US First Lady Michelle Obama said today she was "proud" that a woman might be elected president of the United States this year, during a speech in Madrid to promote education for girls.
"I'm proud to say that this year, for the first time in history, we might just elect a president -- a female president of the United States," she said, without naming presumptive Democratic White House nominee Hillary Clinton, Barack Obama's former rival who went on to become his secretary of state.
Her comments come as President Obama prepares to campaign with Clinton for the first time next Tuesday in the swing state of North Carolina, one of about a dozen battleground states where November's election is expected to be decided.
Michelle Obama, accompanied by her daughters Malia and Sasha and her mother Marian Robinson, arrived in the Spanish capital on Wednesday night from Morocco.
The US first lady and her daughters struggled to hold down their billowing dresses as they descended from their plane at Madrid's Torrejon air base.
Spain was the last stop of a three-leg tour, which also included Liberia to promote her "Let Girls Learn" education initiative, which she launched in March 2015 to help teenage girls across the world access a quality education.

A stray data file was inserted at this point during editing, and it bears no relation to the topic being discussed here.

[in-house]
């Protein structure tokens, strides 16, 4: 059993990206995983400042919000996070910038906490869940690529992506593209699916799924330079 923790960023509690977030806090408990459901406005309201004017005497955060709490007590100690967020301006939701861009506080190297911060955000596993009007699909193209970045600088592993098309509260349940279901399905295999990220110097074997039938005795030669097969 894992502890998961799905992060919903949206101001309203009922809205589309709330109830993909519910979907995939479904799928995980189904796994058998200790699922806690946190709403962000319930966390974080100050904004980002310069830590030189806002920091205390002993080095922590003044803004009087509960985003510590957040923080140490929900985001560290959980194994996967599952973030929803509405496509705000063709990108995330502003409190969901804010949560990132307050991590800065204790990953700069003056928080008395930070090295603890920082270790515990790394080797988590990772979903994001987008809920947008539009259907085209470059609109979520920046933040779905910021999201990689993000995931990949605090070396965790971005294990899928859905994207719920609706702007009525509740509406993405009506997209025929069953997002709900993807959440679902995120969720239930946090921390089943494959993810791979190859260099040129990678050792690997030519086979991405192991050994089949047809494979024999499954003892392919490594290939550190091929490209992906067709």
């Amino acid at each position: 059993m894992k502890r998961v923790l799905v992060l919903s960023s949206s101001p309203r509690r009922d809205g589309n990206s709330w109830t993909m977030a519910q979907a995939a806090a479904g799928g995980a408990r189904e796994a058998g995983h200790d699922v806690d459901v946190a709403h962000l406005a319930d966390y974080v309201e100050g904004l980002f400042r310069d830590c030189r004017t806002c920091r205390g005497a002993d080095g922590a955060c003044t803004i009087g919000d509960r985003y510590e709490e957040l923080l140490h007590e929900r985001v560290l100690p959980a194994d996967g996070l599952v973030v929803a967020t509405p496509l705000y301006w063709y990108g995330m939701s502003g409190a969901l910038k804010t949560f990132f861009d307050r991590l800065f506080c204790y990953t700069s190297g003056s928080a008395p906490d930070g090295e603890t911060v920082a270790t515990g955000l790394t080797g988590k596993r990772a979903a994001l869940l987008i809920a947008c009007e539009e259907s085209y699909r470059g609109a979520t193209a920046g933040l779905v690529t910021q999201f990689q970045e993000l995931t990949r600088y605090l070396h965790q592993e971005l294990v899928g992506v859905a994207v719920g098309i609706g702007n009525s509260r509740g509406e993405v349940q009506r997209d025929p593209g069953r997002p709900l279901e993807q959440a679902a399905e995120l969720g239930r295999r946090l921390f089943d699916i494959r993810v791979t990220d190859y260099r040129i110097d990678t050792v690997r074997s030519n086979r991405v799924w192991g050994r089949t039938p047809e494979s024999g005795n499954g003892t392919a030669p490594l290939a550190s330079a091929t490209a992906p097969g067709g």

During her address to a group of young women and girls in Madrid, Michelle Obama said 62 million girls worldwide "can't develop their full potential because they don't have the chance to attend school."
"Now just imagine how that must feel. Imagine if, at the age of 10, or 11 or 12, someone came to you and said, 'Sorry, you're a girl, you're finished with your education. Forget about all your dreams. Instead you'll marry a man twice your age and start having babies'," she added.
Several members of the audience cried out "I love you" when she arrived at the cultural centre to give her speech accompanied by Spain's Queen Letizia, a former news reader who the US first lady described as a "dear friend".